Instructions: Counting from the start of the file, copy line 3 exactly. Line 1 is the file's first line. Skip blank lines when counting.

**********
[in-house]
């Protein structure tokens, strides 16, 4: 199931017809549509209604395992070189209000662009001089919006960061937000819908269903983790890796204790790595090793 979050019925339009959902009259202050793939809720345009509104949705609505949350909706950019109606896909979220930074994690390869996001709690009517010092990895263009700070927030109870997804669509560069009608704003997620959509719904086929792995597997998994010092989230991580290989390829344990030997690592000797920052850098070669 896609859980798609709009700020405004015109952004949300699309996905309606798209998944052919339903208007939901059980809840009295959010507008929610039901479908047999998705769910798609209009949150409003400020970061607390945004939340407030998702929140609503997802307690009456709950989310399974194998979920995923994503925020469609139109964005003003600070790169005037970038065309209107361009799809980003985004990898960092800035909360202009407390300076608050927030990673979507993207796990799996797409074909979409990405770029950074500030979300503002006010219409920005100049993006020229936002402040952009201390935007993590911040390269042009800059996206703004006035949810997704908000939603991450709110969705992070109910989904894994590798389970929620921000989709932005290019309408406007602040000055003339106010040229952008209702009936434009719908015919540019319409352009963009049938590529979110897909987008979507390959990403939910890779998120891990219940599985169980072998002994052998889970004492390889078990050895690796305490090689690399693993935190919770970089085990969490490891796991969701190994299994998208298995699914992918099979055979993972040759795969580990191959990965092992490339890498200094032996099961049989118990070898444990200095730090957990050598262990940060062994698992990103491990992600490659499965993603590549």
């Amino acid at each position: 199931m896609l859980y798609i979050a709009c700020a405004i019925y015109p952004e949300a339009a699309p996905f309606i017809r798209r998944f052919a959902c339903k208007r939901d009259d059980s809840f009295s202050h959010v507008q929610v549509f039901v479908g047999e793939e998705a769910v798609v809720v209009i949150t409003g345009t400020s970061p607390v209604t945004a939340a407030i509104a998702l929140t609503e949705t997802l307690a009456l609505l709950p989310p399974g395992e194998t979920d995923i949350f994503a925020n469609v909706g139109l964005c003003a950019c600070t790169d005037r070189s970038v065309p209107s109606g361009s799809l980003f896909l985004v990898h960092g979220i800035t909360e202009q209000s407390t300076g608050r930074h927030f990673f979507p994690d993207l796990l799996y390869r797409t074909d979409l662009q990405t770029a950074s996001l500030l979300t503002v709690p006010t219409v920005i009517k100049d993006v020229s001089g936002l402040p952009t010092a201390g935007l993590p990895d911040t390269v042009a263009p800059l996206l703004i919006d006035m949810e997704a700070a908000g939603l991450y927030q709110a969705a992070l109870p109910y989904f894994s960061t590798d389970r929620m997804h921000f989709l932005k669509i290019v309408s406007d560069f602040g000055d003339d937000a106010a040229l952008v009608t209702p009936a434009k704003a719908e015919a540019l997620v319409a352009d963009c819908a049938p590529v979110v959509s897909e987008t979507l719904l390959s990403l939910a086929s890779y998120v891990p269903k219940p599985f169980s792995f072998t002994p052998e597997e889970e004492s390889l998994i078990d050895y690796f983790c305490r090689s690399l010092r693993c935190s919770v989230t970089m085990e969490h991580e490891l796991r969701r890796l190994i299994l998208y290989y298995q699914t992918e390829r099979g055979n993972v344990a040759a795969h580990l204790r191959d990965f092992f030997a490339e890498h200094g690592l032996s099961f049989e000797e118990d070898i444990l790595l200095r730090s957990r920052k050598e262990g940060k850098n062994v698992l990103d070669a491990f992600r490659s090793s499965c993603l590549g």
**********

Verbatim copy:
């Amino acid at each position: 199931m896609l859980y798609i979050a709009c700020a405004i019925y015109p952004e949300a339009a699309p996905f309606i017809r798209r998944f052919a959902c339903k208007r939901d009259d059980s809840f009295s202050h959010v507008q929610v549509f039901v479908g047999e793939e998705a769910v798609v809720v209009i949150t409003g345009t400020s970061p607390v209604t945004a939340a407030i509104a998702l929140t609503e949705t997802l307690a009456l609505l709950p989310p399974g395992e194998t979920d995923i949350f994503a925020n469609v909706g139109l964005c003003a950019c600070t790169d005037r070189s970038v065309p209107s109606g361009s799809l980003f896909l985004v990898h960092g979220i800035t909360e202009q209000s407390t300076g608050r930074h927030f990673f979507p994690d993207l796990l799996y390869r797409t074909d979409l662009q990405t770029a950074s996001l500030l979300t503002v709690p006010t219409v920005i009517k100049d993006v020229s001089g936002l402040p952009t010092a201390g935007l993590p990895d911040t390269v042009a263009p800059l996206l703004i919006d006035m949810e997704a700070a908000g939603l991450y927030q709110a969705a992070l109870p109910y989904f894994s960061t590798d389970r929620m997804h921000f989709l932005k669509i290019v309408s406007d560069f602040g000055d003339d937000a106010a040229l952008v009608t209702p009936a434009k704003a719908e015919a540019l997620v319409a352009d963009c819908a049938p590529v979110v959509s897909e987008t979507l719904l390959s990403l939910a086929s890779y998120v891990p269903k219940p599985f169980s792995f072998t002994p052998e597997e889970e004492s390889l998994i078990d050895y690796f983790c305490r090689s690399l010092r693993c935190s919770v989230t970089m085990e969490h991580e490891l796991r969701r890796l190994i299994l998208y290989y298995q699914t992918e390829r099979g055979n993972v344990a040759a795969h580990l204790r191959d990965f092992f030997a490339e890498h200094g690592l032996s099961f049989e000797e118990d070898i444990l790595l200095r730090s957990r920052k050598e262990g940060k850098n062994v698992l990103d070669a491990f992600r490659s090793s499965c993603l590549g």